|Flowers and sky|
I learned a new word today: phatic. It refers to "small talk," or the things we say to each other that start off a conversation, such as "How are you?" Nobody really wants to know how you are, since that's not usually the intent of the phrase. It's more often something we say to one another just to get conversations going. There's an interesting article in the Atlantic (I think you need to pay for a subscription in order to read this article, but I found it fascinating if you can get it.) I was intrigued by the title, which is Why People Keep Asking Which Vaccine You Got.
It turns out, according to the author, that it's simply a way to get the conversational ball rolling, and these days, it's the vaccine and the pandemic that is on most people's minds.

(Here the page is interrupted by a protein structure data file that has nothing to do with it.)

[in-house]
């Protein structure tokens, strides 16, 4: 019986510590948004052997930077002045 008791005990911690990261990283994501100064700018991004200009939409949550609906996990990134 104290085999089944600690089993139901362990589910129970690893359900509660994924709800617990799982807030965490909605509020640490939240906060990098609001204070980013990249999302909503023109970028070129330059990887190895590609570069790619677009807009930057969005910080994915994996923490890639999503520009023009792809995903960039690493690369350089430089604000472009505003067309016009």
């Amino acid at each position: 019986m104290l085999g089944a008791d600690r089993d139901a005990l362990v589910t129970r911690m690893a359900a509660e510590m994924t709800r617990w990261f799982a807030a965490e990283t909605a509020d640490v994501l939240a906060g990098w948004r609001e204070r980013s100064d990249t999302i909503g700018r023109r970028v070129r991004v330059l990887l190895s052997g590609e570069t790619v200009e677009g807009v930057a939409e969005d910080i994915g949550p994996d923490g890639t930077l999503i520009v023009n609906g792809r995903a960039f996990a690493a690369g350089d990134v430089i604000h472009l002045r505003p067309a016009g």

Suddenly, asking “How are you?” involved really and truly asking the question, whether you meant to or not. Who knows, after all, if the other party (or someone in their family) might be sick, or has lost their job, or has even just reached a new low of sorrow and terror.
Which takes that question out of the mundane, ordinary world we used to know, and reminds us all that these are not ordinary times. Vaccine small talk has given us something to talk about, and I am truly wondering how we are managing during these remarkable times. We won't soon forget about how we coped with this period of time. Phatic speech might have changed in some ways, but still...
Which one did you get? I got the Pfizer vaccine.